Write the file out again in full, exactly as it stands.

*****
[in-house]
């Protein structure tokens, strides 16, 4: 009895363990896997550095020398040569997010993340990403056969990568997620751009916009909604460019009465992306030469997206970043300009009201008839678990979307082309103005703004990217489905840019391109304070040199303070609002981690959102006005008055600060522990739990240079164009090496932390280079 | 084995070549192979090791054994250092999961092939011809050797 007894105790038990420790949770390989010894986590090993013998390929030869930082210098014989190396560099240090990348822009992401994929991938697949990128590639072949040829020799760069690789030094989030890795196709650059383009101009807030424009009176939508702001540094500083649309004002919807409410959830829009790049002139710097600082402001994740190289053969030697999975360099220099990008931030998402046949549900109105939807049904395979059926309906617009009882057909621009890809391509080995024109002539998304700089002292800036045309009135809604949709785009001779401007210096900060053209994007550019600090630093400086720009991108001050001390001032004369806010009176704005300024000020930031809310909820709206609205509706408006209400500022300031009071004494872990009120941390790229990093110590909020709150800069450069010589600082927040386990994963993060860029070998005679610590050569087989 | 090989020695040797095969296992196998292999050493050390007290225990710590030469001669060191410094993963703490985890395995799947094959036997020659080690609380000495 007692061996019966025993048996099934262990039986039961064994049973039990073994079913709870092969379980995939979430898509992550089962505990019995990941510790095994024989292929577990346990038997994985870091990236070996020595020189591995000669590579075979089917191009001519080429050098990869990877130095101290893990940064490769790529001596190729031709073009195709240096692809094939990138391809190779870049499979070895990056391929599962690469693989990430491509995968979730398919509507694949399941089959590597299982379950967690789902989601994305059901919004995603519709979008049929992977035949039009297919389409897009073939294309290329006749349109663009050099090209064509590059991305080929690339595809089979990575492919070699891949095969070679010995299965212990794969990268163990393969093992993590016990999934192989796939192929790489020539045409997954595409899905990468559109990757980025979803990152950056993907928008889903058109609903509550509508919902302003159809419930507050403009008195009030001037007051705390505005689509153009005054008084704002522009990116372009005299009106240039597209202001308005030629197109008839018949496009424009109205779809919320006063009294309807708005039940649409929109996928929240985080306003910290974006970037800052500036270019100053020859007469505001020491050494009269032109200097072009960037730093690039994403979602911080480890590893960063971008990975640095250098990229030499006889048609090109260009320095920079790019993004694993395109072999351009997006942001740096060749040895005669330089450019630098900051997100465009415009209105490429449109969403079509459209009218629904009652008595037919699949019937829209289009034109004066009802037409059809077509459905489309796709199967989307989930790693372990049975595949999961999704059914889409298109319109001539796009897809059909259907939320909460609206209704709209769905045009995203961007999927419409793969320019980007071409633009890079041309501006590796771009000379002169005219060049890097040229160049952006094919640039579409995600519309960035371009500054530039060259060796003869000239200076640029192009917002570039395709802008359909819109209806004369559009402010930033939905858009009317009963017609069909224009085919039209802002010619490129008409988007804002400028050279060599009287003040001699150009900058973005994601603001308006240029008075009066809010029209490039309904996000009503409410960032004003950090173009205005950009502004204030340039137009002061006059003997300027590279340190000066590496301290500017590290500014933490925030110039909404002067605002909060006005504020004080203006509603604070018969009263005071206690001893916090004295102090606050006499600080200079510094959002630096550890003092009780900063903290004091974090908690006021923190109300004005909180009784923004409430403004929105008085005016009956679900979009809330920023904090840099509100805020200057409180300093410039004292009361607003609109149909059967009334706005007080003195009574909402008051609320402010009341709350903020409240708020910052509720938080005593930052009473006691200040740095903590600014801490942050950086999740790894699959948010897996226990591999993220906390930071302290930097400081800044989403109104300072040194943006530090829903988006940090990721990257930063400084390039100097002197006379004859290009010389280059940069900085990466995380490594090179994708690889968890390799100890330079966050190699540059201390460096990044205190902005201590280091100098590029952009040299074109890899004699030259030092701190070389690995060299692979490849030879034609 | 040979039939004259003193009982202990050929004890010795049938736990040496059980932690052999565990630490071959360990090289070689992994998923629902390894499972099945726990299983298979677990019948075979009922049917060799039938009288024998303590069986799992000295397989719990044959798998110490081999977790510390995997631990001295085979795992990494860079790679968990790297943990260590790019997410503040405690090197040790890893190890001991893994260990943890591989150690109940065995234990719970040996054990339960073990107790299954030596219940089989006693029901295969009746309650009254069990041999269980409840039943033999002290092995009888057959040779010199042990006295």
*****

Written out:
[in-house]
């Protein structure tokens, strides 16, 4: 009895363990896997550095020398040569997010993340990403056969990568997620751009916009909604460019009465992306030469997206970043300009009201008839678990979307082309103005703004990217489905840019391109304070040199303070609002981690959102006005008055600060522990739990240079164009090496932390280079 | 084995070549192979090791054994250092999961092939011809050797 007894105790038990420790949770390989010894986590090993013998390929030869930082210098014989190396560099240090990348822009992401994929991938697949990128590639072949040829020799760069690789030094989030890795196709650059383009101009807030424009009176939508702001540094500083649309004002919807409410959830829009790049002139710097600082402001994740190289053969030697999975360099220099990008931030998402046949549900109105939807049904395979059926309906617009009882057909621009890809391509080995024109002539998304700089002292800036045309009135809604949709785009001779401007210096900060053209994007550019600090630093400086720009991108001050001390001032004369806010009176704005300024000020930031809310909820709206609205509706408006209400500022300031009071004494872990009120941390790229990093110590909020709150800069450069010589600082927040386990994963993060860029070998005679610590050569087989 | 090989020695040797095969296992196998292999050493050390007290225990710590030469001669060191410094993963703490985890395995799947094959036997020659080690609380000495 007692061996019966025993048996099934262990039986039961064994049973039990073994079913709870092969379980995939979430898509992550089962505990019995990941510790095994024989292929577990346990038997994985870091990236070996020595020189591995000669590579075979089917191009001519080429050098990869990877130095101290893990940064490769790529001596190729031709073009195709240096692809094939990138391809190779870049499979070895990056391929599962690469693989990430491509995968979730398919509507694949399941089959590597299982379950967690789902989601994305059901919004995603519709979008049929992977035949039009297919389409897009073939294309290329006749349109663009050099090209064509590059991305080929690339595809089979990575492919070699891949095969070679010995299965212990794969990268163990393969093992993590016990999934192989796939192929790489020539045409997954595409899905990468559109990757980025979803990152950056993907928008889903058109609903509550509508919902302003159809419930507050403009008195009030001037007051705390505005689509153009005054008084704002522009990116372009005299009106240039597209202001308005030629197109008839018949496009424009109205779809919320006063009294309807708005039940649409929109996928929240985080306003910290974006970037800052500036270019100053020859007469505001020491050494009269032109200097072009960037730093690039994403979602911080480890590893960063971008990975640095250098990229030499006889048609090109260009320095920079790019993004694993395109072999351009997006942001740096060749040895005669330089450019630098900051997100465009415009209105490429449109969403079509459209009218629904009652008595037919699949019937829209289009034109004066009802037409059809077509459905489309796709199967989307989930790693372990049975595949999961999704059914889409298109319109001539796009897809059909259907939320909460609206209704709209769905045009995203961007999927419409793969320019980007071409633009890079041309501006590796771009000379002169005219060049890097040229160049952006094919640039579409995600519309960035371009500054530039060259060796003869000239200076640029192009917002570039395709802008359909819109209806004369559009402010930033939905858009009317009963017609069909224009085919039209802002010619490129008409988007804002400028050279060599009287003040001699150009900058973005994601603001308006240029008075009066809010029209490039309904996000009503409410960032004003950090173009205005950009502004204030340039137009002061006059003997300027590279340190000066590496301290500017590290500014933490925030110039909404002067605002909060006005504020004080203006509603604070018969009263005071206690001893916090004295102090606050006499600080200079510094959002630096550890003092009780900063903290004091974090908690006021923190109300004005909180009784923004409430403004929105008085005016009956679900979009809330920023904090840099509100805020200057409180300093410039004292009361607003609109149909059967009334706005007080003195009574909402008051609320402010009341709350903020409240708020910052509720938080005593930052009473006691200040740095903590600014801490942050950086999740790894699959948010897996226990591999993220906390930071302290930097400081800044989403109104300072040194943006530090829903988006940090990721990257930063400084390039100097002197006379004859290009010389280059940069900085990466995380490594090179994708690889968890390799100890330079966050190699540059201390460096990044205190902005201590280091100098590029952009040299074109890899004699030259030092701190070389690995060299692979490849030879034609 | 040979039939004259003193009982202990050929004890010795049938736990040496059980932690052999565990630490071959360990090289070689992994998923629902390894499972099945726990299983298979677990019948075979009922049917060799039938009288024998303590069986799992000295397989719990044959798998110490081999977790510390995997631990001295085979795992990494860079790679968990790297943990260590790019997410503040405690090197040790890893190890001991893994260990943890591989150690109940065995234990719970040996054990339960073990107790299954030596219940089989006693029901295969009746309650009254069990041999269980409840039943033999002290092995009888057959040779010199042990006295």